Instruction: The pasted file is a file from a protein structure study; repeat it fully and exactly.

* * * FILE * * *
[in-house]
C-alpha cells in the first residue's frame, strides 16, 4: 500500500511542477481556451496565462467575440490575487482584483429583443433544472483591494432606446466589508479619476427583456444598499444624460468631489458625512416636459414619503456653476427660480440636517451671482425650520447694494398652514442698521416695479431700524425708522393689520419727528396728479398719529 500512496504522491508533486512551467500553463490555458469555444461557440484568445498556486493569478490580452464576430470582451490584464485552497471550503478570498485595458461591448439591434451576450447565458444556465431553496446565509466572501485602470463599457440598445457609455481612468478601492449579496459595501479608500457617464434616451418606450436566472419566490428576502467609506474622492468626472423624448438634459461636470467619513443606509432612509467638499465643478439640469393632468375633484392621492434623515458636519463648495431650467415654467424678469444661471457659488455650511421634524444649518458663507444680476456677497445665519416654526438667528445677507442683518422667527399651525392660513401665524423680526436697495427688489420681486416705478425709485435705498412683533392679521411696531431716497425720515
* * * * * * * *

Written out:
[in-house]
C-alpha cells in the first residue's frame, strides 16, 4: 500500500511542477481556451496565462467575440490575487482584483429583443433544472483591494432606446466589508479619476427583456444598499444624460468631489458625512416636459414619503456653476427660480440636517451671482425650520447694494398652514442698521416695479431700524425708522393689520419727528396728479398719529 500512496504522491508533486512551467500553463490555458469555444461557440484568445498556486493569478490580452464576430470582451490584464485552497471550503478570498485595458461591448439591434451576450447565458444556465431553496446565509466572501485602470463599457440598445457609455481612468478601492449579496459595501479608500457617464434616451418606450436566472419566490428576502467609506474622492468626472423624448438634459461636470467619513443606509432612509467638499465643478439640469393632468375633484392621492434623515458636519463648495431650467415654467424678469444661471457659488455650511421634524444649518458663507444680476456677497445665519416654526438667528445677507442683518422667527399651525392660513401665524423680526436697495427688489420681486416705478425709485435705498412683533392679521411696531431716497425720515